Tacit powers of knowing are integral to both art and life. The artist, no different than the scientist or innovator, follows his or her hunches, guided by intuition, and utilizes skills rehearsed to innate perfection. Michael Polanyi claims in The Tacit Dimension “the structure of perceptions throws light on all the rest.”
All knowledge derived from the perceptions is embodied, as the body defines how we take in the data of sense perception. We live in a shared but also uniquely individual world that we have grown to interpret by the particulars of reality that we interiorize in order to cognify and for which there is a comprehensible mental order and explanation.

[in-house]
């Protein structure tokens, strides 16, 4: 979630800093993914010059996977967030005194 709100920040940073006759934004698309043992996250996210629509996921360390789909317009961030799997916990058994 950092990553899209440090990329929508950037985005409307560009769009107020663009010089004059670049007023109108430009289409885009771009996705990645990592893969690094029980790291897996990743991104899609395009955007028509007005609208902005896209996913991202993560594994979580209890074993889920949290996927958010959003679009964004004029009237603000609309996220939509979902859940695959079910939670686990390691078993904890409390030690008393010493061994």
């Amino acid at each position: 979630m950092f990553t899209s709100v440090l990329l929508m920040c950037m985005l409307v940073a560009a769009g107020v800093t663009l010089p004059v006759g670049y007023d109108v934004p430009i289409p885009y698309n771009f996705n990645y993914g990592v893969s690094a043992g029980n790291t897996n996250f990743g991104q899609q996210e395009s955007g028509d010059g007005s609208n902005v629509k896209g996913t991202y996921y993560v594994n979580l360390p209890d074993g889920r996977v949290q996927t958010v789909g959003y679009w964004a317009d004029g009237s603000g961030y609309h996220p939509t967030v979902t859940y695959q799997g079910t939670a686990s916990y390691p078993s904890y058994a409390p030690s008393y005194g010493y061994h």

In art history, the most famous example of one such individual was Cézanne. In his numerous paintings of Château Noir or Mont Sainte-Victoire, you see the way he scrutinized over his observations and how his technique was embodied. From one painting to the next, you can also see how his physical proximity to his subject factors into the composition. There is no scientific perspective in his paintings. The visage of reality is both near and far, a phenomenon of sensory experience determined both by his environment and his own subjectivity. In fact, you feel as though the only thing that is keeping him anchored in his paintings is that reflexive starting point in the “eye.”